Dr. Eleanor O’Brien is an evolutionary biologist, interested in the genetic factors that enable populations to adapt to new environments. This is important for understanding why species live where they do, and for predicting whether species and populations will be able to evolve in response to environmental changes such as climate change. She is currently a Research Associate at the University of Bath. Catch her in Exeter on the 11th of June!
SS: Eleanor, how did you get to your current position?
EO’B: I did a PhD in evolutionary biology at the University of Western Australia, in which I studied local adaptation in Western Australian forest tree species, and considered how we can use this information to decide where to collect seeds to maximise the success of mine site restoration. I continued working on similar topics for a couple of years after finishing my PhD, before moving to the UK to take up a postdoc position at the University of Bristol. It was there that I began working on the evolution of species’ range margins in tropical rainforest insects, and developed my skills in quantitative genetics. That led to my current position at the University of Bath, where I am working on the evolutionary genetics of growth and development in mice. As you can see from this history, I have worked with a very diverse range of different organisms, but with a unifying theme of trying to understand how evolution works, and the factors that prevent or facilitate evolution in a population.
SS: What, or who, inspired you to get a career in science?
EO’B: I often speak to people who say they knew from a very young age exactly what they wanted to do as a career. I was not one of those people. While I was always interested in the natural world, I had very diverse interests at school and considered a range of different careers. Even once I got to university, I studied as broad a range of subjects as I could. It was a course in genetics and evolution that really inspired me, and convinced me to stay on and do an honours year (the Australian equivalent of a Masters). During that year, I had a supervisor who strongly encouraged me to consider a career in research, for which I am very grateful! Since then, I have been fortunate to have many advisors, mentors and colleagues who have inspired me, and helped me to develop my career in science.
SS: What is the most fascinating aspect of your research/work?
EO’B: I love the freedom science offers to pursue new and interesting questions. I really enjoy the process of designing experiments, and working out the best way to approach a problem. I have also been fortunate to travel to some wonderful places for fieldwork and conferences, and to meet a lot of interesting people, both scientists and non-scientists.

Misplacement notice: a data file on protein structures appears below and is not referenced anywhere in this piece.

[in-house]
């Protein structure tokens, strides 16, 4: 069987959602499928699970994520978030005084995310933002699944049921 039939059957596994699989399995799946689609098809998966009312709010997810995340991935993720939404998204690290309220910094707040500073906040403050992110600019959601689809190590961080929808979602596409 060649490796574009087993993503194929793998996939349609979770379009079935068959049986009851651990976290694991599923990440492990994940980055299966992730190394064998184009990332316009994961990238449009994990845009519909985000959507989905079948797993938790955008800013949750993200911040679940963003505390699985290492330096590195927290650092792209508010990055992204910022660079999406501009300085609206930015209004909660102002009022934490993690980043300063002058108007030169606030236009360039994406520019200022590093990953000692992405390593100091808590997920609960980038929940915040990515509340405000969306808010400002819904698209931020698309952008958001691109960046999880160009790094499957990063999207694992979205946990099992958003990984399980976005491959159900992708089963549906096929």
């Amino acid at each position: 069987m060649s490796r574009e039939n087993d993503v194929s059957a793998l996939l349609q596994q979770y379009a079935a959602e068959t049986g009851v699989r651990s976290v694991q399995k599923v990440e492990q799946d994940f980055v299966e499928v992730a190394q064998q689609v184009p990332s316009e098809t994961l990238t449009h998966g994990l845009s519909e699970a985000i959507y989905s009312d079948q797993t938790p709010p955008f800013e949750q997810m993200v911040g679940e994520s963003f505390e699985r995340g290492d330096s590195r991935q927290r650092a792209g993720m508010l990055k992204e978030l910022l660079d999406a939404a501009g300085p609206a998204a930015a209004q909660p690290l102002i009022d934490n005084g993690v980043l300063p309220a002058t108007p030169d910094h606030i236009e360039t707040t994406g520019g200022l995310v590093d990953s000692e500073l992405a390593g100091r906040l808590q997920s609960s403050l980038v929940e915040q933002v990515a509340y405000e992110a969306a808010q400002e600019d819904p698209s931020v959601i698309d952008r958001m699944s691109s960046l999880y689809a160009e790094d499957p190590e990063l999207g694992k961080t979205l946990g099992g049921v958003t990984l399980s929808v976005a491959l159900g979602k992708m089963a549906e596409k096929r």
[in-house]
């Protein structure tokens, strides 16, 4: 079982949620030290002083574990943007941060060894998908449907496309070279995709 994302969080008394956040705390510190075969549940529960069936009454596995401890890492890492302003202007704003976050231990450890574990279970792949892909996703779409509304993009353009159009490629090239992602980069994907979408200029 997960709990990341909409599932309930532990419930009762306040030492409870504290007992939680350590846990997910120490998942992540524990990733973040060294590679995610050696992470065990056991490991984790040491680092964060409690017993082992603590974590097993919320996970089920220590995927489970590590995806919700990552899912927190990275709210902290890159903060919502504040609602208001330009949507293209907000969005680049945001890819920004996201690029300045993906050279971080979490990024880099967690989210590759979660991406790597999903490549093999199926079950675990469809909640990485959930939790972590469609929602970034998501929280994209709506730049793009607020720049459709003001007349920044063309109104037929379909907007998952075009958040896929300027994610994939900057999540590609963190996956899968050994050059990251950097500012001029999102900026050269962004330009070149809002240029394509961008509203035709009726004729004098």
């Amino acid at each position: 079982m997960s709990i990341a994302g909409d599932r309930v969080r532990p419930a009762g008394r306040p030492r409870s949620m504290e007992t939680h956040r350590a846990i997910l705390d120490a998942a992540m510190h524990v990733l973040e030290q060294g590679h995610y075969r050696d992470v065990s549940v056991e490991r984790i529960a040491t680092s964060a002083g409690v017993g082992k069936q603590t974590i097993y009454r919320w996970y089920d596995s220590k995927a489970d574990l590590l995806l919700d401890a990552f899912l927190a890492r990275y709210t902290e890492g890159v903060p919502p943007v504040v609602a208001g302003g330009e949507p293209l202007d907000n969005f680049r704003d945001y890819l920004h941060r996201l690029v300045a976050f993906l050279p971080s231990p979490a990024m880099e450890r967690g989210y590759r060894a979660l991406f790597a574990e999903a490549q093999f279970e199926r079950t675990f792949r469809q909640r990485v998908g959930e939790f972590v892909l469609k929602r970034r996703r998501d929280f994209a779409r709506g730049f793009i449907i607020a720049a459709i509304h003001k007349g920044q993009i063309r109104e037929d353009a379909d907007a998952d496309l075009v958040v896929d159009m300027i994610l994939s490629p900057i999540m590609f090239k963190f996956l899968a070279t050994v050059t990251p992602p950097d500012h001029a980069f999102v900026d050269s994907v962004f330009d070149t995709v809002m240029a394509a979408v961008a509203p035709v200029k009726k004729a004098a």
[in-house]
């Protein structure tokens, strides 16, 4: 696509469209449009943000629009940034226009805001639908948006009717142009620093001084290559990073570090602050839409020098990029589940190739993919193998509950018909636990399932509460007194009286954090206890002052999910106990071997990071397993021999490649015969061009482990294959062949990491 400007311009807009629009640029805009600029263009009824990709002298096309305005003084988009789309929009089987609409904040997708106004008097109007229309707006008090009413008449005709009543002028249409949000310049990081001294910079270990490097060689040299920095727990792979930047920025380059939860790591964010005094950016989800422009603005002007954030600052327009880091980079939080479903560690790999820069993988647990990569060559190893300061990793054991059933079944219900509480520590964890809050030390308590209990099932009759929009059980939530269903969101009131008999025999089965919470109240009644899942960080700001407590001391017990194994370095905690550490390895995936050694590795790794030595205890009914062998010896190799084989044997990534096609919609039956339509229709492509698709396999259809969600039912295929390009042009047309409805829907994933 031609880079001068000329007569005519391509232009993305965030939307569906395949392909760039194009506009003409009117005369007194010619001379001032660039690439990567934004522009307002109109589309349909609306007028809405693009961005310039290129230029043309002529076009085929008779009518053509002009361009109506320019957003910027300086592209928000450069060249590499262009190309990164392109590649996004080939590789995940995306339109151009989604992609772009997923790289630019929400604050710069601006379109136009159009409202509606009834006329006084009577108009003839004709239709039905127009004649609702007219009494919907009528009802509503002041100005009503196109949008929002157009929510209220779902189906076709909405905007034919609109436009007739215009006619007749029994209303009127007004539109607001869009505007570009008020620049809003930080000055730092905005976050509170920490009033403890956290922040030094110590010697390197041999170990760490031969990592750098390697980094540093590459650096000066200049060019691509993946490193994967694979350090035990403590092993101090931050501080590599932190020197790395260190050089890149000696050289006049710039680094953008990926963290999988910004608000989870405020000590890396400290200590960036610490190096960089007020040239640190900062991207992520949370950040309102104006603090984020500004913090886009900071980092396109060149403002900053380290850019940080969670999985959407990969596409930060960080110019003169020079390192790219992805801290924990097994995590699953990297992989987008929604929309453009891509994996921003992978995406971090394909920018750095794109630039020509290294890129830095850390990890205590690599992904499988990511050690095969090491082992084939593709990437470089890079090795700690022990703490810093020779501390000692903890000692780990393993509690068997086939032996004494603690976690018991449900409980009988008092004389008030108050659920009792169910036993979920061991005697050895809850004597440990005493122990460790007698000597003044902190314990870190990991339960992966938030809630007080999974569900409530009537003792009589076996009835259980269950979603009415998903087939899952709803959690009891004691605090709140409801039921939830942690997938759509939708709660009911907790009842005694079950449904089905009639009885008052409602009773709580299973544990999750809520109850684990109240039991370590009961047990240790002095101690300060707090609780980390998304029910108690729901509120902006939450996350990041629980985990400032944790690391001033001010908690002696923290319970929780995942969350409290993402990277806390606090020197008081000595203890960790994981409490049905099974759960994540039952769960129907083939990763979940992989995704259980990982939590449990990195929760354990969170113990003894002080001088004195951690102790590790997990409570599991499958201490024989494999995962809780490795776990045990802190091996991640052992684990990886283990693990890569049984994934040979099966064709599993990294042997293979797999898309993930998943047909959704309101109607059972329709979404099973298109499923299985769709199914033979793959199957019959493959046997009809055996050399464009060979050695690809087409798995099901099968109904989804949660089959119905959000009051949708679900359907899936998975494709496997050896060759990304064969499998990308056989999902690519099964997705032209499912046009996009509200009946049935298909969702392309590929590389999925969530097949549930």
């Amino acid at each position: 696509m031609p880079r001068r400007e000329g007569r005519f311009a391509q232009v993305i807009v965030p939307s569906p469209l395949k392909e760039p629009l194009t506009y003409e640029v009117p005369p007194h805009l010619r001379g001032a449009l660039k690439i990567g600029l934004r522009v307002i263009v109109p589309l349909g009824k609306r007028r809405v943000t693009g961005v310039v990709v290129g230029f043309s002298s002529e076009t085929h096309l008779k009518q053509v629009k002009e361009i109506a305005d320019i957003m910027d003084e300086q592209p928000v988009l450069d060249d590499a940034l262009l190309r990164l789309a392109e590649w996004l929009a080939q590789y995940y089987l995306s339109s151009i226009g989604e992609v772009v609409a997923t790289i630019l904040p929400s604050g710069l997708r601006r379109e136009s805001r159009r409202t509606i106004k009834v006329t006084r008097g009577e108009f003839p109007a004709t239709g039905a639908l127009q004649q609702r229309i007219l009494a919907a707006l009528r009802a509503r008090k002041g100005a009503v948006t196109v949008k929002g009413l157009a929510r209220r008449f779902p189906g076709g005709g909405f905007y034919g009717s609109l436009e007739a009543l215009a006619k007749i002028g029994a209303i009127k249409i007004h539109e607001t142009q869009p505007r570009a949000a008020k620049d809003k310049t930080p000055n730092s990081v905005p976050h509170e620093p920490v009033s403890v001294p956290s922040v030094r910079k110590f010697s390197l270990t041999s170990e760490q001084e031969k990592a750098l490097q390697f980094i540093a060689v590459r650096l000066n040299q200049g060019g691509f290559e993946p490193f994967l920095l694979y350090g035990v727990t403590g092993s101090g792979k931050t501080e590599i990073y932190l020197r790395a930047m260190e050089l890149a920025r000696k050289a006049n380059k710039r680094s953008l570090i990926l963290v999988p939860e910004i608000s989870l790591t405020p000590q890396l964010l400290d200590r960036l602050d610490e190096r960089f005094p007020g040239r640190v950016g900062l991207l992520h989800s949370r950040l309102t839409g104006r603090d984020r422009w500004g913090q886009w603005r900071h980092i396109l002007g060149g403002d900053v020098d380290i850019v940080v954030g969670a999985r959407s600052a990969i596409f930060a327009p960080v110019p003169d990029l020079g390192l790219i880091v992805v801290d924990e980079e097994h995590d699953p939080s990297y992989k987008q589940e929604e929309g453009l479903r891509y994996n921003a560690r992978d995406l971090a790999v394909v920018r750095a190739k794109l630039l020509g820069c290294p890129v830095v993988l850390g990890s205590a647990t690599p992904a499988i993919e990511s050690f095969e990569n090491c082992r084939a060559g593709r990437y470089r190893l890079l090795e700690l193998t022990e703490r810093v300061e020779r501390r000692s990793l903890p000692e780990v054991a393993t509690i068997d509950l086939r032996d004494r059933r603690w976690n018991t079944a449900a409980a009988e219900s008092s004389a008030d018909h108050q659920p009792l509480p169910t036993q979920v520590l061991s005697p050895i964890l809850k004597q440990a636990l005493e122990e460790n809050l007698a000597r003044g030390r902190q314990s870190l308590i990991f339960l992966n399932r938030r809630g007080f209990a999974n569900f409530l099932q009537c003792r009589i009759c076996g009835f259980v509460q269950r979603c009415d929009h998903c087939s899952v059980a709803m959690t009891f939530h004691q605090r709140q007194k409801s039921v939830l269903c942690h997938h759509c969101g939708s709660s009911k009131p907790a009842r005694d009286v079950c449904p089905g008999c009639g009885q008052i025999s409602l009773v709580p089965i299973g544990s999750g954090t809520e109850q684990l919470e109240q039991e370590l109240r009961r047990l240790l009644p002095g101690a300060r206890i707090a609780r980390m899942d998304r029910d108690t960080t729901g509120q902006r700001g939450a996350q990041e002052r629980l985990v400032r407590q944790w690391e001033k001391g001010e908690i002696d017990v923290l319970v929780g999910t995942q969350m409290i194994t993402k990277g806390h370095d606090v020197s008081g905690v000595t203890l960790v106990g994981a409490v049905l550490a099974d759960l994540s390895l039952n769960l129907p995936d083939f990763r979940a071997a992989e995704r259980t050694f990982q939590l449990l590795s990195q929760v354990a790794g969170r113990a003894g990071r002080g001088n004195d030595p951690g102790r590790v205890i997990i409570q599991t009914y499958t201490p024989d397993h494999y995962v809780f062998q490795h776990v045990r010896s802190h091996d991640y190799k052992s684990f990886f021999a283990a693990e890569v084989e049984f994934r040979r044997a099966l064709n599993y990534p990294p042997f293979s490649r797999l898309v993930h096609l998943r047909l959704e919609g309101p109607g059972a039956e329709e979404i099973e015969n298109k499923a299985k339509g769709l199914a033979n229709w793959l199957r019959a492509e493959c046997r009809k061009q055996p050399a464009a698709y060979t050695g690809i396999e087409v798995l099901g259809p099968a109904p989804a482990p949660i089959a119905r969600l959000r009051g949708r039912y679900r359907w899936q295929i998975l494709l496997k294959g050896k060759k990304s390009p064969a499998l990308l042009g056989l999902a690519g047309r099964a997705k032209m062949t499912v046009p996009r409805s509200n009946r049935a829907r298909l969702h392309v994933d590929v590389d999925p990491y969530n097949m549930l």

SS: What attracted you to Soapbox Science in the first place?
EO’B: I have always enjoyed public engagement because I find that when talking about science with people from diverse backgrounds, including children, they often offer unique ideas and perspectives that make me see my research differently. I am also passionate about increasing the profile of women in science, and Soapbox Science offers the perfect combination of the two.
SS: Sum up in one word your expectations for the day – excitement? Fear? Thrill? Anticipation?
SS: If you could change one thing about the scientific culture right now, what would it be?
EO’B: I would like to see greater recognition of the value of scientists pursuing big ideas that may take time to develop, rather than judging research on its capacity to have an immediate impact. Historically, some of the most important scientific discoveries arose from many years of work, and have benefited society in ways that could never have been imagined at the outset. A lot of the names we think of when asked to name a famous scientist –Newton, Darwin, Einstein- would probably struggle to get their research funded today.
SS: What would be your top recommendation to a female PhD student considering pursuing a career in academia?
EO’B: Don’t waste time worrying about whether you feel you are good enough to be there, and instead focus on doing the research that excites you. All academics (even highly successful ones) have times when they feel unsure of whether they belong, and I think this can sometimes be worse for young female researchers because they see the lack of women in senior positions in science. Finding ways to keep women in science is obviously critical to address this gender imbalance at the top, and while there is no simple solution to this issue, it is important that women at all stages of their scientific careers find the things they love about science.